Colon Polypectomy (Polyp Removal)
The colon is another name for your large intestine, the final part of your digestive system. Most colon cancers start out as small growths (polyps) which form on the lining of the large intestine. During a colonoscopy (one type of colorectal cancer screening test) a doctor can find and remove any polyps in the large intestine. This is called a polypectomy. The removal of polyps causes no pain, and keeps cancer from developing.
About 30 percent of people who are screened for colorectal cancer are found to have polyps. In five to ten years, some of these polyps may become cancer.
If colorectal cancer is found at an early stage, a person may have a 95% chance of living longer than five years. If colorectal cancer is found at a late stage, a person may have only a 10% chance of living for five years. If cancer is present, the earlier it is found, the better the outcome.
Because most polyps have no symptoms, it's very important to have a colorectal cancer screening to find and remove polyps before they have a chance to develop into cancer.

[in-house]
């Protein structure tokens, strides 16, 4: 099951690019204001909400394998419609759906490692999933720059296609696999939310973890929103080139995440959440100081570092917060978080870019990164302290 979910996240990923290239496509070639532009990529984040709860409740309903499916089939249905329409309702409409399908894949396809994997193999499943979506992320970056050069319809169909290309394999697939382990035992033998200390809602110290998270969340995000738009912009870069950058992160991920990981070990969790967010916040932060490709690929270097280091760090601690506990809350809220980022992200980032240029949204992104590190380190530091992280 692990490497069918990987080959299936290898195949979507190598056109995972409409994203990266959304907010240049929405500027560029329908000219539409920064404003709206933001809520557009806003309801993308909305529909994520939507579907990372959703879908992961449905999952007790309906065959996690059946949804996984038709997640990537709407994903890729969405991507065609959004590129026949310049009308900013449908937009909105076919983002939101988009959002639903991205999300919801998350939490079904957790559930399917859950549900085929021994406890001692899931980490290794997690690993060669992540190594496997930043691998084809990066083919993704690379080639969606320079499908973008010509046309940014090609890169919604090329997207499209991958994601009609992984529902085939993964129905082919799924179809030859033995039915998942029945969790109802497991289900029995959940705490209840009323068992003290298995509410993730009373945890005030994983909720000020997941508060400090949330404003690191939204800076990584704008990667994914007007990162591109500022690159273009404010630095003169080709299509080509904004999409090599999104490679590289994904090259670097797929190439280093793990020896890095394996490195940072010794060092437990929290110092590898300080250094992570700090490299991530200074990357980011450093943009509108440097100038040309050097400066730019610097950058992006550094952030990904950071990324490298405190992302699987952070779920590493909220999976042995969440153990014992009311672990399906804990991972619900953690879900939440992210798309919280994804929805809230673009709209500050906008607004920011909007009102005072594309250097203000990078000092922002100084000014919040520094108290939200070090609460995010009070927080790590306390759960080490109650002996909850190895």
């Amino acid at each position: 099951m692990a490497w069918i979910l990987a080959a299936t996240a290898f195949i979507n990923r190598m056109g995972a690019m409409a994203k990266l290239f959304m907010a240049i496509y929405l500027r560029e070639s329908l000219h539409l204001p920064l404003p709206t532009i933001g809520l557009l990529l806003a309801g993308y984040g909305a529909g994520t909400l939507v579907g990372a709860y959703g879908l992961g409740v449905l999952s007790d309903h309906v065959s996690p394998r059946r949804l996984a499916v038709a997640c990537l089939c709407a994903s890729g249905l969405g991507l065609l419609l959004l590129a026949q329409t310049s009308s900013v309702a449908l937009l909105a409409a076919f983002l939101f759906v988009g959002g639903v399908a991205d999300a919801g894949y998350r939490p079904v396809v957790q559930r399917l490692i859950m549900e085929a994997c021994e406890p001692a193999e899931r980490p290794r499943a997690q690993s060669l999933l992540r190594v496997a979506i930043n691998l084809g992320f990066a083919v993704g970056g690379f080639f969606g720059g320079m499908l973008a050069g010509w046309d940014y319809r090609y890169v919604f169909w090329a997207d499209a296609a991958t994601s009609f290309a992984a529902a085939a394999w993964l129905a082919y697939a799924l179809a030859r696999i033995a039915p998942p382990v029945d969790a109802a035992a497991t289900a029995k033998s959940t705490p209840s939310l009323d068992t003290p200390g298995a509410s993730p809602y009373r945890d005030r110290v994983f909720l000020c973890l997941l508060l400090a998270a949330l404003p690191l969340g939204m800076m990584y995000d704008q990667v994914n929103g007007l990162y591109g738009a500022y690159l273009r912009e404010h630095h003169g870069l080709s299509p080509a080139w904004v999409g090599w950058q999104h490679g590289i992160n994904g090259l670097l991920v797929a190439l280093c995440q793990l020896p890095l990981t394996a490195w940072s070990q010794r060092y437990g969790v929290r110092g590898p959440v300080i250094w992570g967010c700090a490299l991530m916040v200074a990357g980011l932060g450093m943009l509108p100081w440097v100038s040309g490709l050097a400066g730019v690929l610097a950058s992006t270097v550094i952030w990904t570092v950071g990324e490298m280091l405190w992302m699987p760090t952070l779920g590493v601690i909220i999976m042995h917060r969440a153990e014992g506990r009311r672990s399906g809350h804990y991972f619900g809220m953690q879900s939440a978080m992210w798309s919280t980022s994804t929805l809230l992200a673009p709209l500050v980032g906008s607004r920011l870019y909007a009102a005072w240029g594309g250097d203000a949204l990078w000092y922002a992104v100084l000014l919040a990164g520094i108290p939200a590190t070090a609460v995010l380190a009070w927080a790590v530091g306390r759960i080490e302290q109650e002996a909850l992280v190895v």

You will be given medication to make you relaxed and drowsy (some patients even fall asleep during the procedure).
Your doctor will slowly guide the colonoscope through the entire length of the large intestine, which will take about a half-hour. He or she will view the inside of your large intestine on the television monitor, and use a tiny forceps to take a biopsy, or tissue sample, of anything that looks out of the ordinary.
Because there is no way to tell if a polyp will or won't develop into cancer, a doctor removes any polyps he or she finds during a colonoscopy. This removal causes no pain. On occasion, the doctor can remove small early cancerous (malignant) growths in the same manner.
Plan to be at the hospital for about three hours. More information about colorectal cancer screening.
You will need some time in the recovery room for the effects of the pain medication to wear off. You will not be alert enough to drive on your own, so make sure a family member or friend can take you home. Plan on resting for the remainder of the day, and eat lightly at first. Minor symptoms such as gas or bloating will disappear within 24 hours.
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